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close this bookActivity, Energy Expenditure and Energy Requirements of Infants and Children (International Dietary Energy Consultative Group - IDECG, 1989, 412 pages)
close this folderThe desirable upper limits of energy intake in childhood: Short- and long-term consequences
View the document(introductory text...)
View the documentAbstract
View the document1. Introduction
View the document2. A conceptual approach to defining desirable intakes in infancy
View the document3. Childhood obesity and energy intake
View the document4. Individual susceptibility to obesity
Open this folder and view contents5. Desirable intakes in infancy
View the document6. Ambient temperature and diet-induced thermogenesis
View the document7. Should energy requirements be based on data for breast-fed children?
View the document8. The fat cell hypothesis
View the document9. The Dutch famine study: An early programming of adiposity?
View the document10. Links between childhood and adult obesity
View the document11. Experimental findings
View the document12. The effects of early feeding practices on the programming of metabolism
View the document13. Infant growth rates and long-term survival
View the document14. Conclusions
View the documentReferences
View the documentDiscussion (summarized by W. Dietz)

10. Links between childhood and adult obesity

There is now a mass of evidence to support the concept that a heavy child is likely to grow into an overweight adult. It has been known for many years that obese children tend to become obese adults. For example, HAASE and HASENFELD (1958) found that 80% of overweight children remained markedly overweight when reexamined 20-30 years later; LLOYD, WOLF and WHELEN (1961) also found a majority of obese children entering adolescence aged 9-11 years remaining obese over the subsequent eight years. A larger study by ABRAHAM and NORDSEICK (1960) showed that 80% of obese 10- to 13-year olds were still overweight 26-35 years later. In this study, the normal-weight adolescents had a different outcome, with smaller fluctuations in weight and fewer becoming overweight in adult life.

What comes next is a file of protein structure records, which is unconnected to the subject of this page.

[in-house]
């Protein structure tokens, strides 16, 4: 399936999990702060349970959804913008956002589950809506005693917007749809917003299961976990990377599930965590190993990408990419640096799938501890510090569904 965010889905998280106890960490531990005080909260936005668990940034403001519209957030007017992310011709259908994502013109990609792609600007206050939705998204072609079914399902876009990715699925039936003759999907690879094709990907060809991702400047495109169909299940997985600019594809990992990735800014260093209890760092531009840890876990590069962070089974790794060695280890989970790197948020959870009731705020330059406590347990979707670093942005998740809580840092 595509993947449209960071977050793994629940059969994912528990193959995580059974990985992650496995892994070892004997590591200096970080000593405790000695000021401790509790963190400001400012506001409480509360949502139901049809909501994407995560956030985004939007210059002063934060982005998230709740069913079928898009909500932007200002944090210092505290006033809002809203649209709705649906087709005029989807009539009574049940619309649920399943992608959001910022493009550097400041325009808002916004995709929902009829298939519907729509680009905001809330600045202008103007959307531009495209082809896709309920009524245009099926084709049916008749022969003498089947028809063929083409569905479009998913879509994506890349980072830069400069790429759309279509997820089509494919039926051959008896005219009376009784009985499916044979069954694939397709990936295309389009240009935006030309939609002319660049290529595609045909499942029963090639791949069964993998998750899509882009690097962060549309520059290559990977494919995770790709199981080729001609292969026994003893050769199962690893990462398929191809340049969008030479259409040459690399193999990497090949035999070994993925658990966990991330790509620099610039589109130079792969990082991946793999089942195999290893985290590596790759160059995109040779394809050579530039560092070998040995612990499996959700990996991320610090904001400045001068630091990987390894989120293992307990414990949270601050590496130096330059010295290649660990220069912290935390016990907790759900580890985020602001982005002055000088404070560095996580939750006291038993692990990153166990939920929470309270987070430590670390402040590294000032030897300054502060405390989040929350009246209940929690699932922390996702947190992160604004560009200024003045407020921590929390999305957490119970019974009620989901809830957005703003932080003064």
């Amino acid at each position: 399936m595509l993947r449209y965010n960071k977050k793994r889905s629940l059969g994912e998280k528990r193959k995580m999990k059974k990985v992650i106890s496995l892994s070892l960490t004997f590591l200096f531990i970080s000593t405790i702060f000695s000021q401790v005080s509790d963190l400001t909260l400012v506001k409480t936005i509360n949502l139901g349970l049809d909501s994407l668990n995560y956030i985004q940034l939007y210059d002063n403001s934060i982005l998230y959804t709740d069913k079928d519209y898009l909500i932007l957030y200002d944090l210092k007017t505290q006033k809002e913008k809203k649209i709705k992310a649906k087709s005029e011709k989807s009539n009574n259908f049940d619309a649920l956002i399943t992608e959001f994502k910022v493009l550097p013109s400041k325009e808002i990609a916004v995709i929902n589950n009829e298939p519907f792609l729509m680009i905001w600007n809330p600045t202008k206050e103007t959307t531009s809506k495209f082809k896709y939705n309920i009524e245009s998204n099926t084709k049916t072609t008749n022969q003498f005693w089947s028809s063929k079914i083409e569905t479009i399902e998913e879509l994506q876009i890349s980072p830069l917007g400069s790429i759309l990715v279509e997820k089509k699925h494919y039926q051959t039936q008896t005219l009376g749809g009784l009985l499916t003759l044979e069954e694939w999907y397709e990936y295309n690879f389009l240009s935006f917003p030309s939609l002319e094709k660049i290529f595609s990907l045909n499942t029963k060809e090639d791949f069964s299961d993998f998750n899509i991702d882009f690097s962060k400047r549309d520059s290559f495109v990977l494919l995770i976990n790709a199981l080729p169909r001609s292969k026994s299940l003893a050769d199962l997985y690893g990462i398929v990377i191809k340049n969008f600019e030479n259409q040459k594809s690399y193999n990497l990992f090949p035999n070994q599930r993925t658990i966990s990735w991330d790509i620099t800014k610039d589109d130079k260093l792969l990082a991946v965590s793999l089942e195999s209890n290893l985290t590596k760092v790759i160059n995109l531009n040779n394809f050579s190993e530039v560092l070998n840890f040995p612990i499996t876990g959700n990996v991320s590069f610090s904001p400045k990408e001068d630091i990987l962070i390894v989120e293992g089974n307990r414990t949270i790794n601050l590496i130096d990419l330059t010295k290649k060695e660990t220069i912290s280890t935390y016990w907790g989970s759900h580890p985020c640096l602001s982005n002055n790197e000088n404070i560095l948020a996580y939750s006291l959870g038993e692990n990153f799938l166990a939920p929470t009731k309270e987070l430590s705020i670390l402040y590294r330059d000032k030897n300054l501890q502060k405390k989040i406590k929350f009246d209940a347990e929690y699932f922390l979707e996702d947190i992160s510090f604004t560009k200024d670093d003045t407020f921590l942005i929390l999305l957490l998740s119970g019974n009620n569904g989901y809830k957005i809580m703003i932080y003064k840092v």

Even longer-term follow-up studies over a period of 40 years have recently been reported from Sweden by MOSSBERG (1989). Childhood obesity persisted with 47% of the obese children remaining obese in later life. Most (85%) of these obese adults had been markedly overweight in childhood, i.e., weighing more than two standard deviations above the average for the age and sex of Swedish children. Parental and pubertal obesity seemed to amplify the poor health prognosis as did early excessive obesity. The last point was already evident from the substantial insurance data which emphasize the deleterious effects of obesity of early onset (BLAIR and HAINES, 1966).

These studies therefore strongly favour the concept that excessive weight, once established in childhood, tends to persist. MELBIN and VUILLE (1976) also found that rapid weight gain in infancy was significantly associated with overweight in adolescent boys, the same trend being observed in girls. On this basis the studies on infant growth rates and adult obesity may be linked to imply that infant growth patterns could identify those individuals with a greater propensity to adult obesity.

CHARNEY et al. (1976) showed just this phenomenon: 36% of infants below 6 months of age who exceeded the 90th centile by weight became overweight adults when studied 20-30 years later, and only 14% of average-weight or light-weight infants became overweight adults. The link between infant and adult weights were evident once the recognized influences of social class, educational level and parental weight on adult adiposity had been taken into account.

These findings could lead to the conclusion that excessive overfeeding in childhood leads to rapid weight gain and this then entrains a very high risk of adult obesity. An alternative explanation, however, is that the prevailing conditions conducive to weight gain operate in both childhood and adult life so that those susceptible members of society manifest their obesity both in infancy when they are overfed by their mothers and later in adult life when they fail to maintain their usual activity patterns or overeat for other social reasons.

If the second hypothesis is correct, then social conditions and personal approaches to weight stability may be more successful than a metabolic entraining of metabolism implied by the first explanation. KID (1970) and POSKITT and COLE (1977) showed that persisting infantile adiposity was not inevitable and that only a minority of heavy infants remained obese either at 6-8 years of age or even earlier at 4-5 years. The real question remains therefore one of assessing whether infant feeding can modify the degree of adiposity in adult life and whether by this or other mechanisms weight gain can be considered as a predictor of long-term health.